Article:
4) Crossing Boundaries

As the Ford Foundation noted in the late 1990s in its call for the revitalization of area studies, there is a need to develop "innovative approaches to the field's intellectual foundations and practices in light of a dramatically changed and increasingly interconnected world." Area studies scholars now range widely in their coverage, from looking at single countries and single regions to entire continents. They also recognize that many of the problems and processes they study are transnational and trans-regional in nature. The Crossing Boundaries track seeks submissions that will highlight the new architecture of area studies that integrates community and national-level knowledge with better understanding of global issues that transcend geographic and disciplinary boundaries. They will thus address the question: How are regions configured in area studies and how have these been transformed by changing geo-political realities and trans-border issues such as economies, trade, migration, environment, and health?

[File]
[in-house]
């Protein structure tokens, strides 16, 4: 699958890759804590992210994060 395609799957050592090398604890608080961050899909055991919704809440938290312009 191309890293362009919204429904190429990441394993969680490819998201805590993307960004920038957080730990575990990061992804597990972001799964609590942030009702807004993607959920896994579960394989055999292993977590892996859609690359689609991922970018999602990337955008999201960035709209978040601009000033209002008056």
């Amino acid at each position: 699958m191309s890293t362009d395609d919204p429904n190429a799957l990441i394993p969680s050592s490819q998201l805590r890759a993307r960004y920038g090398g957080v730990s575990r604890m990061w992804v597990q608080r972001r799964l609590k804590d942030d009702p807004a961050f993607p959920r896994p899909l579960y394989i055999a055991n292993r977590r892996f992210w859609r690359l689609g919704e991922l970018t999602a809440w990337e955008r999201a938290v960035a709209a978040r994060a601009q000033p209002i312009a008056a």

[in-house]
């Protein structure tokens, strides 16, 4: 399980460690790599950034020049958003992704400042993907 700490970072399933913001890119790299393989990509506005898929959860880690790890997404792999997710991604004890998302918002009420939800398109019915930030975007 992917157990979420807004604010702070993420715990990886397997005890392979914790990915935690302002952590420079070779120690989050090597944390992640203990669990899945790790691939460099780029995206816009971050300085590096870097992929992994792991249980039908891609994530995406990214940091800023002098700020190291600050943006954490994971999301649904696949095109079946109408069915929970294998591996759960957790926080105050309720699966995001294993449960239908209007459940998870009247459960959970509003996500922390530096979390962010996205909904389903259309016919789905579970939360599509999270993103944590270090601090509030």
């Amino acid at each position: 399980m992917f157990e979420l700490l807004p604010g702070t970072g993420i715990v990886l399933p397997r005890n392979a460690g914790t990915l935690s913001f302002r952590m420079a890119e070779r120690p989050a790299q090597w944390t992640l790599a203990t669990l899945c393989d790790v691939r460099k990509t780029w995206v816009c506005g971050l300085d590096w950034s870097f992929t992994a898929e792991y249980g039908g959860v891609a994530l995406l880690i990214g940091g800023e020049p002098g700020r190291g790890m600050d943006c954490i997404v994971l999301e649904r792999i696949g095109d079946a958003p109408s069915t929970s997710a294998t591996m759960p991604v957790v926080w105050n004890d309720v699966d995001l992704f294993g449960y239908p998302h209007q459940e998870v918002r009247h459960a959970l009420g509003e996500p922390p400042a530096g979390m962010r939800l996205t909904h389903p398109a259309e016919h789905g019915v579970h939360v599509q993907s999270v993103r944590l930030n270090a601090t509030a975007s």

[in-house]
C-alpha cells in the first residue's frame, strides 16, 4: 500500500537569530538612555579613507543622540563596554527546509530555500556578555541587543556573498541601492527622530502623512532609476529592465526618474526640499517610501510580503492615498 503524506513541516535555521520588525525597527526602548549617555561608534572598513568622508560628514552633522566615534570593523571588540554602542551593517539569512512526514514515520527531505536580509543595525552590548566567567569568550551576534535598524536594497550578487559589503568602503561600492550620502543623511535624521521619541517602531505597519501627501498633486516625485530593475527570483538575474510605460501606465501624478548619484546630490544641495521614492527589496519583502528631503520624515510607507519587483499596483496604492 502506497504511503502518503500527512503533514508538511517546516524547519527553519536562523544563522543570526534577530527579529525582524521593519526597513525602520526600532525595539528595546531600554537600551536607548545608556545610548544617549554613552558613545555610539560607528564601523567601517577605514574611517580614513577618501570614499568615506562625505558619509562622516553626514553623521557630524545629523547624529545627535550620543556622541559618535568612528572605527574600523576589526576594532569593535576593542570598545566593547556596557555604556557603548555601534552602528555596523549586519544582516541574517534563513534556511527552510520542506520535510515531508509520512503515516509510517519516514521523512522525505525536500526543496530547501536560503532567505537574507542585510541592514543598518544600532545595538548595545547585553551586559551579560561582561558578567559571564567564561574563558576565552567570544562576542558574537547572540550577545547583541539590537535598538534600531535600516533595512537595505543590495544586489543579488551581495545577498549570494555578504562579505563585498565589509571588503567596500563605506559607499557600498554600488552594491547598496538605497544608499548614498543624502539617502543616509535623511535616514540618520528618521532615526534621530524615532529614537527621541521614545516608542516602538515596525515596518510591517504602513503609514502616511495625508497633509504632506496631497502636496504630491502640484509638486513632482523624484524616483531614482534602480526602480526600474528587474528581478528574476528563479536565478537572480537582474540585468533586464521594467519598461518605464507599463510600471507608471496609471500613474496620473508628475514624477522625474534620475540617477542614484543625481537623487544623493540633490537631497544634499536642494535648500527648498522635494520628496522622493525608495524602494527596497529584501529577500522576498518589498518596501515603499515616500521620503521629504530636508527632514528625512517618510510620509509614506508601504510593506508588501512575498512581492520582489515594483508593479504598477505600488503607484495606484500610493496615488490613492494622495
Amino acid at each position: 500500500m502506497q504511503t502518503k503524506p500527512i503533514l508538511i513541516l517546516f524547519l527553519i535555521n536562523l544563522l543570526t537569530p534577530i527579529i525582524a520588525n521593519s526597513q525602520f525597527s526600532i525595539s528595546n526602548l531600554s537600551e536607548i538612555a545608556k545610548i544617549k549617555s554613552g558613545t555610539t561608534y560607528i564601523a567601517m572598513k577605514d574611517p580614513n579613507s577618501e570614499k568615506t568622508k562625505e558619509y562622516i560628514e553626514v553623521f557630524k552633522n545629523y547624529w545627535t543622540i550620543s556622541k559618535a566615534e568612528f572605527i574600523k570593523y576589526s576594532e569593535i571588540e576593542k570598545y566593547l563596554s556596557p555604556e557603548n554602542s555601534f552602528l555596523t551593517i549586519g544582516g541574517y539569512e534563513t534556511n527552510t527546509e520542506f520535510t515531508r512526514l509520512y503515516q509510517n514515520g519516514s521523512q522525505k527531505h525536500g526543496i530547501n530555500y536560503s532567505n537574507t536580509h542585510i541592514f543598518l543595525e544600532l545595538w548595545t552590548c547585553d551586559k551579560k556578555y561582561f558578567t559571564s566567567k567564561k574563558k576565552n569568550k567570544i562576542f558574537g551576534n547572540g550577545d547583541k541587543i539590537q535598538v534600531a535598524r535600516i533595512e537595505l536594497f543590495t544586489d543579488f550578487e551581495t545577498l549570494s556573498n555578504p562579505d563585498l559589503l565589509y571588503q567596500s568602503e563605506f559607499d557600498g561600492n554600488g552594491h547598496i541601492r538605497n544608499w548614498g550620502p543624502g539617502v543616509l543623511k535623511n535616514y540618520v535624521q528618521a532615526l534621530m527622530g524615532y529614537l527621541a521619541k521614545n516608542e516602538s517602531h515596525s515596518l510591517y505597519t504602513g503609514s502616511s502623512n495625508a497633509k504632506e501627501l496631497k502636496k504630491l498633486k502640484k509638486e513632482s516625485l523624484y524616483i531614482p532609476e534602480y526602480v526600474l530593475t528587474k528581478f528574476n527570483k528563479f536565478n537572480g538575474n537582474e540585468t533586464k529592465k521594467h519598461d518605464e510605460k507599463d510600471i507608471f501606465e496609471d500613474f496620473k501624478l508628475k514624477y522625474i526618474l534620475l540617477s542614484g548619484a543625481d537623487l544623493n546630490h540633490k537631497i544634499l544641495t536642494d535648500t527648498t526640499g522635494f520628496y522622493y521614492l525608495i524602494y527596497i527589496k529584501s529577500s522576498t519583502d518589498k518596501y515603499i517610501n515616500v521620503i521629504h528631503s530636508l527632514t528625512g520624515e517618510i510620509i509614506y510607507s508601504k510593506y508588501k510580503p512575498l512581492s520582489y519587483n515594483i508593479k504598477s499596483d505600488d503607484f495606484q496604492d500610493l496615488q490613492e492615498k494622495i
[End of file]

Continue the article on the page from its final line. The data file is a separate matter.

5) Global Competitiveness

Fifty years later, does distance still matter? Information technologies and global communications have changed our sense of geographic distance. A worldwide trend toward more open markets has changed our understanding of boundaries. But as U.S. firms strive for global competitiveness, cultural, political, social, and economic distance and differences still create complexity. The Global Competitiveness track seeks submissions that address the question: What is the role of Title VI programs in helping Americans to develop education, training, and research activities that promote the nation's "international understanding and economic enterprise" and "contribute to the ability of U.S. business to prosper in an international economy" (Title VI, Sec 611)?

6) Internationalizing Higher Education